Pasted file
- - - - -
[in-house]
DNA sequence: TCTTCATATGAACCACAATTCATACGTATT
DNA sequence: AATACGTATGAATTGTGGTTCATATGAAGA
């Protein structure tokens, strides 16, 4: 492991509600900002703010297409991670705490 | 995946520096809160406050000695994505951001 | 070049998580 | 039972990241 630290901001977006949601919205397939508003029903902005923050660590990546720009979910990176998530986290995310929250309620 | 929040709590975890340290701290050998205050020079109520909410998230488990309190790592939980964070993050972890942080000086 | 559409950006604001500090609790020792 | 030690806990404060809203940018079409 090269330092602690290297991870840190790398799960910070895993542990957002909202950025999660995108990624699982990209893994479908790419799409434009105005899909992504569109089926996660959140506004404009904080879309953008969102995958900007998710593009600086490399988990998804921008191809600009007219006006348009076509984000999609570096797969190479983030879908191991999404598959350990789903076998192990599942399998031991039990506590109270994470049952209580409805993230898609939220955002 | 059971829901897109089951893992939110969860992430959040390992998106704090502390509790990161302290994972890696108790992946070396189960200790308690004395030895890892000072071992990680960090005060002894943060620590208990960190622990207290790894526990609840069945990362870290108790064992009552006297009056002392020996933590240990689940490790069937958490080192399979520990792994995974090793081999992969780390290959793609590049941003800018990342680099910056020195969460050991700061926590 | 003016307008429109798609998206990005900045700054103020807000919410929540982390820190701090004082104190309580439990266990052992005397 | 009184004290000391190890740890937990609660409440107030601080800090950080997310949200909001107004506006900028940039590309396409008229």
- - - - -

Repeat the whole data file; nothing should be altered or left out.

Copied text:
[in-house]
DNA sequence: TCTTCATATGAACCACAATTCATACGTATT
DNA sequence: AATACGTATGAATTGTGGTTCATATGAAGA
């Protein structure tokens, strides 16, 4: 492991509600900002703010297409991670705490 | 995946520096809160406050000695994505951001 | 070049998580 | 039972990241 630290901001977006949601919205397939508003029903902005923050660590990546720009979910990176998530986290995310929250309620 | 929040709590975890340290701290050998205050020079109520909410998230488990309190790592939980964070993050972890942080000086 | 559409950006604001500090609790020792 | 030690806990404060809203940018079409 090269330092602690290297991870840190790398799960910070895993542990957002909202950025999660995108990624699982990209893994479908790419799409434009105005899909992504569109089926996660959140506004404009904080879309953008969102995958900007998710593009600086490399988990998804921008191809600009007219006006348009076509984000999609570096797969190479983030879908191991999404598959350990789903076998192990599942399998031991039990506590109270994470049952209580409805993230898609939220955002 | 059971829901897109089951893992939110969860992430959040390992998106704090502390509790990161302290994972890696108790992946070396189960200790308690004395030895890892000072071992990680960090005060002894943060620590208990960190622990207290790894526990609840069945990362870290108790064992009552006297009056002392020996933590240990689940490790069937958490080192399979520990792994995974090793081999992969780390290959793609590049941003800018990342680099910056020195969460050991700061926590 | 003016307008429109798609998206990005900045700054103020807000919410929540982390820190701090004082104190309580439990266990052992005397 | 009184004290000391190890740890937990609660409440107030601080800090950080997310949200909001107004506006900028940039590309396409008229």